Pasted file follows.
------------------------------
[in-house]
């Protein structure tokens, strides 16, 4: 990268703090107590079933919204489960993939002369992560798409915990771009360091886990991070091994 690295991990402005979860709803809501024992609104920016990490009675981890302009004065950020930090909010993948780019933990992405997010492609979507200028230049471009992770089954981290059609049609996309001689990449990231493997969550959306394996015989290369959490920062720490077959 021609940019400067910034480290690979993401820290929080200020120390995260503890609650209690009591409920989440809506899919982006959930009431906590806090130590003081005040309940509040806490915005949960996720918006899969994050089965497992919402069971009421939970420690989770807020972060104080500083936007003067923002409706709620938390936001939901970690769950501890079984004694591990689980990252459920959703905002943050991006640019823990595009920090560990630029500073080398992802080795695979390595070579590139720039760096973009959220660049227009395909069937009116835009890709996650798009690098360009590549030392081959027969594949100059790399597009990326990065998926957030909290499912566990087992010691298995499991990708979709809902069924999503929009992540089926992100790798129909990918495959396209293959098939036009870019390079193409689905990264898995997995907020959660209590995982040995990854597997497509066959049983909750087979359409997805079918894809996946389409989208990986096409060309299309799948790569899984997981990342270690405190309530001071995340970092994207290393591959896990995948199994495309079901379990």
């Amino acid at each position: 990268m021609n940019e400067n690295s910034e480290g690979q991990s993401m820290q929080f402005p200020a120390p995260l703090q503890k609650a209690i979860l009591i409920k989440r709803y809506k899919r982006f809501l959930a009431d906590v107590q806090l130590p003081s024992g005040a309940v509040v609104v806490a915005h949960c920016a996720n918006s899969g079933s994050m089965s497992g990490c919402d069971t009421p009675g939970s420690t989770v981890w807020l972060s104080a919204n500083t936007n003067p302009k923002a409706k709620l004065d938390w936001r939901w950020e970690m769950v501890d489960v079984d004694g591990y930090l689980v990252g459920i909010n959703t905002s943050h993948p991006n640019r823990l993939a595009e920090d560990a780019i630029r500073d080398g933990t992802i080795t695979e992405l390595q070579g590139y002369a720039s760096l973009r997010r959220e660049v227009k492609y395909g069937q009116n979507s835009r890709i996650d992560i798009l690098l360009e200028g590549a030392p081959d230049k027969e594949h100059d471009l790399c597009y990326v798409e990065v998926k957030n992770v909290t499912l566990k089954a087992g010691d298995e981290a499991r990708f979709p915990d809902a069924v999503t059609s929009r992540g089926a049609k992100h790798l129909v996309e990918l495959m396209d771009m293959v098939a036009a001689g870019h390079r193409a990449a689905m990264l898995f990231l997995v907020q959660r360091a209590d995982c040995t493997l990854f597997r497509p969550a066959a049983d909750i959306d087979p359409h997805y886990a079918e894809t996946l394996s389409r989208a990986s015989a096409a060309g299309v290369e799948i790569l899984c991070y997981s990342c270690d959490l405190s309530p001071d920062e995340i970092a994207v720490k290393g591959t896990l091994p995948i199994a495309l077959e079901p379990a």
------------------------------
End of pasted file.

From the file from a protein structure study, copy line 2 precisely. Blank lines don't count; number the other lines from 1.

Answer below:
């Protein structure tokens, strides 16, 4: 990268703090107590079933919204489960993939002369992560798409915990771009360091886990991070091994 690295991990402005979860709803809501024992609104920016990490009675981890302009004065950020930090909010993948780019933990992405997010492609979507200028230049471009992770089954981290059609049609996309001689990449990231493997969550959306394996015989290369959490920062720490077959 021609940019400067910034480290690979993401820290929080200020120390995260503890609650209690009591409920989440809506899919982006959930009431906590806090130590003081005040309940509040806490915005949960996720918006899969994050089965497992919402069971009421939970420690989770807020972060104080500083936007003067923002409706709620938390936001939901970690769950501890079984004694591990689980990252459920959703905002943050991006640019823990595009920090560990630029500073080398992802080795695979390595070579590139720039760096973009959220660049227009395909069937009116835009890709996650798009690098360009590549030392081959027969594949100059790399597009990326990065998926957030909290499912566990087992010691298995499991990708979709809902069924999503929009992540089926992100790798129909990918495959396209293959098939036009870019390079193409689905990264898995997995907020959660209590995982040995990854597997497509066959049983909750087979359409997805079918894809996946389409989208990986096409060309299309799948790569899984997981990342270690405190309530001071995340970092994207290393591959896990995948199994495309079901379990």